What’s emerged is that pain such as mine – centered around damaged nerves and skeletal structure – has far more wide-reaching effects than I’d ever considered.  The sciatic nerve, when irritated and inflamed, affects muscles all around it, up and down the leg.  (See, for example, piriformis syndrome, one of my difficulties.)  Those muscles, in turn, when irritated, exert an unhealthy influence on other muscles to which they’re attached.  I’d never considered that my diaphragm might be overstressed by a thigh muscle, but that’s apparently one of the problems I’ve been having;  and because the diaphragm was overstressed, it was pulling ribs out of alignment, which was affecting my spine above the fusion site, which was . . . you get the idea.

I’ve got a long way to go yet, but I’m already seeing light at the end of the tunnel.  If the strained, overstressed muscles affected by my nerve damage can be relaxed, they’ll stop pulling other muscles and skeletal components out of alignment, and I’ll hopefully be able to break through the “plateau” I seem to have hit in strengthening my body, and move on to the next level.  This isn’t reducing my nerve pain – in fact, it’s greatly increasing it during treatment! – but it’s helping me to understand just how various elements in my body interact (or fail to do so) under the impact of nerve pain.  I’ll still have to rely on painkillers, but better posture, greater ease of movement, and a more smoothly functioning body should help me stay mobile and healthy for much longer than would otherwise have been the case.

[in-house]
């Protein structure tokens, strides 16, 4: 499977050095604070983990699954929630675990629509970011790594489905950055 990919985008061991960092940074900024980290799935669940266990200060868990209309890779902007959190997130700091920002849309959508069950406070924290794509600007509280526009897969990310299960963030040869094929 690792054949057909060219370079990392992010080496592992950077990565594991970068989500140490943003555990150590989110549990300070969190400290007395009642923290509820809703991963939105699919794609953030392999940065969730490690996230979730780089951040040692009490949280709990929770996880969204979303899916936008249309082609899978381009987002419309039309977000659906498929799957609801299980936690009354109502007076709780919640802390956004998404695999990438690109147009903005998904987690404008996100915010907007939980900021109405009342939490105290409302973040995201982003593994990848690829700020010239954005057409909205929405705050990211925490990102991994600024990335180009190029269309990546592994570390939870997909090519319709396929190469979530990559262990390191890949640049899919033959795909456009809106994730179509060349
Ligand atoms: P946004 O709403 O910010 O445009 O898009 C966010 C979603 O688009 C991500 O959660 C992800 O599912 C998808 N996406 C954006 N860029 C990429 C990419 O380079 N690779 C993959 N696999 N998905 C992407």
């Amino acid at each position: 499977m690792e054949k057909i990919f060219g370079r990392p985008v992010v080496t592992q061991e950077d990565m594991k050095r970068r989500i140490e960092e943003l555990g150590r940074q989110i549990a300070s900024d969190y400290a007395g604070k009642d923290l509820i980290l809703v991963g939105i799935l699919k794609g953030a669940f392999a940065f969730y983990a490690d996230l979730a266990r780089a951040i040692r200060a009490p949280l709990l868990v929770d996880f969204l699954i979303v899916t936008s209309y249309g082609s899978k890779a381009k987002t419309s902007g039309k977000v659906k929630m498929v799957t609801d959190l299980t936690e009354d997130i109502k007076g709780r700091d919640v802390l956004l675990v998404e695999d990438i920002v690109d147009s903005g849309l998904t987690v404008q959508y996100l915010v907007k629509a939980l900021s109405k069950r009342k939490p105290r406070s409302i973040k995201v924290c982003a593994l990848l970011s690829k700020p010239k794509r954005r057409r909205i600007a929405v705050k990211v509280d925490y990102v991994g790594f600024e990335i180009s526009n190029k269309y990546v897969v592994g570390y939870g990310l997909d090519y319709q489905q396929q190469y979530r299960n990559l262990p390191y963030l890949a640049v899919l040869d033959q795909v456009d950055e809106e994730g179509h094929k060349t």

If I hadn’t embarked on this journey, I think I’d have been in a wheelchair before long, and perhaps bedbound a year or two after that . . . and it’s very hard to come back once one accepts those restrictions.  I’d much rather live with greater pain, and push myself, and remain as healthy as possible.  I’d therefore like to encourage any of my readers who are also in constant pain, to consider pushing their limits as far as they’re able to go.  It may be difficult physically, but it may also help you bear your burdens and regain some of your humanity.  IMHO, that’s worth the cost.  I also think it’s a heck of a lot healthier to do that than to simply increase one’s medication level, and let the medical system consign you to early oblivion!  That’s the easy way out, but you end up a physical and mental vegetable.  I can’t – I won’t – accept that.

This is also helping me to write more, and hopefully better as well.  I’m almost finished a military science fiction trilogy that I began on the spur of the moment last December, and I’m looking forward to bringing it out soon.  If my increased productivity continues, I’ll be able to produce more work, and earn a better living for myself and Miss D. (who brings her own part as well, of course).  I hate the “soggy brain syndrome” that excessive pain produces in me.  If I can become healthier in body, then perhaps, in spite of the ongoing pain, I can have a healthier and more creative mind as well, as Juvenal put it.